(Bloomberg) –– Shannon McGrew admits she’s had it a little easier than other women establishing her chops as an online film critic.
Unlike some of her contemporaries, she said, “I have not received death threats.” But during her nearly five years as a critic of horror movies at her own website, Nightmarish Conjurings, McGrew has battled detractors who belittled her work. “I think sometimes we are not considered as serious as our male counterparts.”
That’s starting to change, with help from Rotten Tomatoes, the influential website site known for tagging badly reviewed films with a splattered green tomato. McGrew is one of 600 critics — writers not already working with a major media outlet — who were approved to post reviews on the site over the past year as part of a diversity initiative. More than half are women, the company said Wednesday.
“It was a huge moment for me,” McGrew said in an interview. After four years of writing reviews, and waiting a year for her application to be recognized, the Los Angeles-based reviewer and interior designer will get greater access to screenings and industry events for new movies.
With the growing reach of social media, online reviews and aggregator sites like Rotten Tomatoes can make or break a movie. Consumers can quickly look up a rating before deciding whether to see a new film. The site has become so influential that some producers have railed against the company — even though it’s owned by two Hollywood studios.
Up to now, though, the contributors have been largely white and male. This is particularly true of Rotten Tomatoes’ “Top Critics,” reviewers employed by mainstream publications. While some studios like Comcast Corp.’s Universal Pictures have made commitments to diversifying their directors, casts and crews, the ranks of movie reviewers have barely shifted.
In the horror genre, “Women don’t have much of a voice,” McGrew said. “There has to be opportunities to allow new voices to come in.”
Rotten Tomatoes said that of the 600 new critics, freelancers account for 60% and 10% publish via YouTube or podcasts. Of the 100 or so publications that have Top Critics status, only 30% of their contributors are women. In all, the company has about 1,100 unaffiliated individual reviewers, with about 42% women. The website is also working to increase the ethnic diversity of its lineup, but hasn’t surveyed its ranks on that basis. (Of course, if publications and news organizations diversify their ranks as well, that will help the effort.)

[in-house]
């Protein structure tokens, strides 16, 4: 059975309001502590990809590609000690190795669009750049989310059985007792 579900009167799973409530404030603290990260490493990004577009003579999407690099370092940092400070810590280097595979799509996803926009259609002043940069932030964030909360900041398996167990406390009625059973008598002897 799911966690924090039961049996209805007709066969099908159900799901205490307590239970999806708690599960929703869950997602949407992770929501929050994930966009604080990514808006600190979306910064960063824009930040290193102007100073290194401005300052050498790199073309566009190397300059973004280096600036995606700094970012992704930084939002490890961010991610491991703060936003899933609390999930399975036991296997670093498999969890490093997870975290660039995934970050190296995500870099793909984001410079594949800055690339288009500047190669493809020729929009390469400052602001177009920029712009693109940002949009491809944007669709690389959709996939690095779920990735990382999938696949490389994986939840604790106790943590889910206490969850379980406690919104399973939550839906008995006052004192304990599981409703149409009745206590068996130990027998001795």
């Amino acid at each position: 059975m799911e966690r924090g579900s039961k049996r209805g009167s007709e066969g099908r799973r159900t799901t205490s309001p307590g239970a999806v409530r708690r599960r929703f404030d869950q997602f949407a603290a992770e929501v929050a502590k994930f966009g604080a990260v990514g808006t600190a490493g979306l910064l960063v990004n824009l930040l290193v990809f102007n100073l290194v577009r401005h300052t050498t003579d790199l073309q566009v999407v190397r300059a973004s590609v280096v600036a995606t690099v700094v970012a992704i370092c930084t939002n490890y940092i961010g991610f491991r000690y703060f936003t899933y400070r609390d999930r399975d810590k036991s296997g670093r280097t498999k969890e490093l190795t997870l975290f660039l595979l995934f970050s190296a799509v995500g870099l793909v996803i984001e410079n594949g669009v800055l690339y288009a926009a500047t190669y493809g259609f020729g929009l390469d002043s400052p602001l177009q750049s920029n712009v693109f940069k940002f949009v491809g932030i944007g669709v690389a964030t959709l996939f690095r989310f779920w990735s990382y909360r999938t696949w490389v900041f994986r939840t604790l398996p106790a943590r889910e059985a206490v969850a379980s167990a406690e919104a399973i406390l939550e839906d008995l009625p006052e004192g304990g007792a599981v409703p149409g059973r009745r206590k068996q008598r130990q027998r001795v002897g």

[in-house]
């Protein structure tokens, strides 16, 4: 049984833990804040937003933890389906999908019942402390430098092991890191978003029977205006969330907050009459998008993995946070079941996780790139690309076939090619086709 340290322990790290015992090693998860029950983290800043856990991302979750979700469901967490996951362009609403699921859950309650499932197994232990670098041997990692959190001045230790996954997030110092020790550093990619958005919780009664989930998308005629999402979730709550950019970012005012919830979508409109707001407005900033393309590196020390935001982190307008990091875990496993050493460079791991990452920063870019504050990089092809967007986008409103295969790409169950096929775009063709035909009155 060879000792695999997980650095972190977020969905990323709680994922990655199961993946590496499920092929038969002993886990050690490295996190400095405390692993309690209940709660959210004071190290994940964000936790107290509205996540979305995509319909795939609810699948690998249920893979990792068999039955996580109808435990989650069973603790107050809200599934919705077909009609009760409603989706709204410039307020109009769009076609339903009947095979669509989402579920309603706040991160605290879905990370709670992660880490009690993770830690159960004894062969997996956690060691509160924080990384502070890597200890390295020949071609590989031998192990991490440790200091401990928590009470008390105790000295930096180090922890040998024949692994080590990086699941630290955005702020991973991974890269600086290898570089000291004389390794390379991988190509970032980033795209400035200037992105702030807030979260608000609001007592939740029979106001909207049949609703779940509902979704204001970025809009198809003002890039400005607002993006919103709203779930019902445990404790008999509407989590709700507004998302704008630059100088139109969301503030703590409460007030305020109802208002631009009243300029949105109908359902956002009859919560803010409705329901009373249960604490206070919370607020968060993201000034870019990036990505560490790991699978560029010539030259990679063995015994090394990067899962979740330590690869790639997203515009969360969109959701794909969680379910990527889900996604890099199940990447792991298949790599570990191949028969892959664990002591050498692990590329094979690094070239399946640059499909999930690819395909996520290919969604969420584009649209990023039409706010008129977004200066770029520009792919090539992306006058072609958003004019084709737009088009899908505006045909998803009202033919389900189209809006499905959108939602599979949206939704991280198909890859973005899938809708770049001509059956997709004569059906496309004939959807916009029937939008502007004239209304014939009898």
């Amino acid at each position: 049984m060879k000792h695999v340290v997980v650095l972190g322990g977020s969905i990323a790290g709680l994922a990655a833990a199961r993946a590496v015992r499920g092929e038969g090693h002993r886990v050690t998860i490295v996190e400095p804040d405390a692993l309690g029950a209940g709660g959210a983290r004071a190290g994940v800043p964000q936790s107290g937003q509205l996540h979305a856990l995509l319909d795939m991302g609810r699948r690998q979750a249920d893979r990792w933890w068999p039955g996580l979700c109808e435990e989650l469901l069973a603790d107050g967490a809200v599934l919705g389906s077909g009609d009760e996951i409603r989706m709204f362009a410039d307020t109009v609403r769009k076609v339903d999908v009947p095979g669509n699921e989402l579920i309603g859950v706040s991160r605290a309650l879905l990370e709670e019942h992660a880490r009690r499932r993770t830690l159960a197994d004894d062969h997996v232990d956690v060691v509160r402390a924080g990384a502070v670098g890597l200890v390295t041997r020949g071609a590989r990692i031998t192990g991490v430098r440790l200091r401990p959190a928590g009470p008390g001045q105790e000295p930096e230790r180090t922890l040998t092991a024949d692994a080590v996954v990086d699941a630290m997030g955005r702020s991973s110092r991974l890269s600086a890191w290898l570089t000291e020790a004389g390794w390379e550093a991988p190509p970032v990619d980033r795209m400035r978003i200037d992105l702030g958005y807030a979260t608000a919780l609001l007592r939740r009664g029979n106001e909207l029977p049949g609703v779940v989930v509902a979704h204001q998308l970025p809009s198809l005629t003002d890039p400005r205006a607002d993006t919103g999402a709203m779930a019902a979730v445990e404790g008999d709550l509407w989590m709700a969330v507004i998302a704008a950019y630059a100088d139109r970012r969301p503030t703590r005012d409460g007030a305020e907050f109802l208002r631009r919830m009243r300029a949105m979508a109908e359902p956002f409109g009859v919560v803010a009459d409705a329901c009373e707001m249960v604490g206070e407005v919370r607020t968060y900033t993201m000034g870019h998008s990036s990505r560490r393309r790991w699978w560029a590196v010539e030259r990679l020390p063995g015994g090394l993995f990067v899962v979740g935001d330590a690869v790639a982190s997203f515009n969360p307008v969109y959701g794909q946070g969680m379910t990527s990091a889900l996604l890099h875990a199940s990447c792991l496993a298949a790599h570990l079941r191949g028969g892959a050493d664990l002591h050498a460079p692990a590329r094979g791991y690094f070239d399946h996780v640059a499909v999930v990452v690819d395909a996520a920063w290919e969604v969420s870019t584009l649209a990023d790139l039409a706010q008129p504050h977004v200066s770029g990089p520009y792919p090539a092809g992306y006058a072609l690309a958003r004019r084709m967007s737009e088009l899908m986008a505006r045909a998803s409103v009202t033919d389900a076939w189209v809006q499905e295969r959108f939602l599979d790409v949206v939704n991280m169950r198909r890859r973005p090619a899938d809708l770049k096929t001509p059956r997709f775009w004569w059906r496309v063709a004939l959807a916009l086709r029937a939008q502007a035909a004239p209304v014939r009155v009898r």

Nearly all the newly added reviewers surveyed by Rotten Tomatoes said that becoming a so-called ‘Tomatometer-approved’ critic has helped “amplify and legitimize” their voice; 73% saw an increase in web traffic, views and social-media following.
But gender and ethnicity aren’t the only hurdles reviewers have to clear. Some are financial. The cost of attending high-profile film festivals can be prohibitive for independent critics. They also have to gain access to the free screenings that major publications enjoy.
To help these newest critics, Rotten Tomatoes’ parent company — the ticketing website Fandango — is committing another $100,000 next year to support diversity at festivals and industry inclusion initiatives. Fandango itself is owned by AT&T Inc.’s Warner Media and Comcast Corp.’s NBCUniversal.
With its growing influence among film fans, Rotten Tomatoes has taken other steps in recent years to make the site fairer. It changed its audience ratings to stop so-called review bombing, in which films with more women and minorities were flooded with negative commentary. “Captain Marvel” and “Black Panther” were among the movies targeted. Now people trying to submit an audience review have to prove they’ve seen it.
As a newly recognized Rotten Tomatoes contributor, Hanna Flint will head to the Toronto Film Festival next month knowing her reviews will automatically appear on the site for the first time in her eight years covering the entertainment industry — and be included in the site’s all-important Tomatometer.
Back in May, the London-based writer of Tunisian descent found herself scrolling through Rotten Tomatoes to find a review of Walt Disney Co.’s live-action “Aladdin” from a critic from South Asia, the Middle East or North Africa. She put a call out on Twitter, but found very few, and ultimately raised this lack of diversity with the website.
“As much as film is diversifying, film criticism has to respond to that and reflect that,” Flint said. “As a reader of reviews, I look for someone who is like-minded, as a woman and a woman of color. It’s nice to be that person for other people, but I want other people to be that person for me.”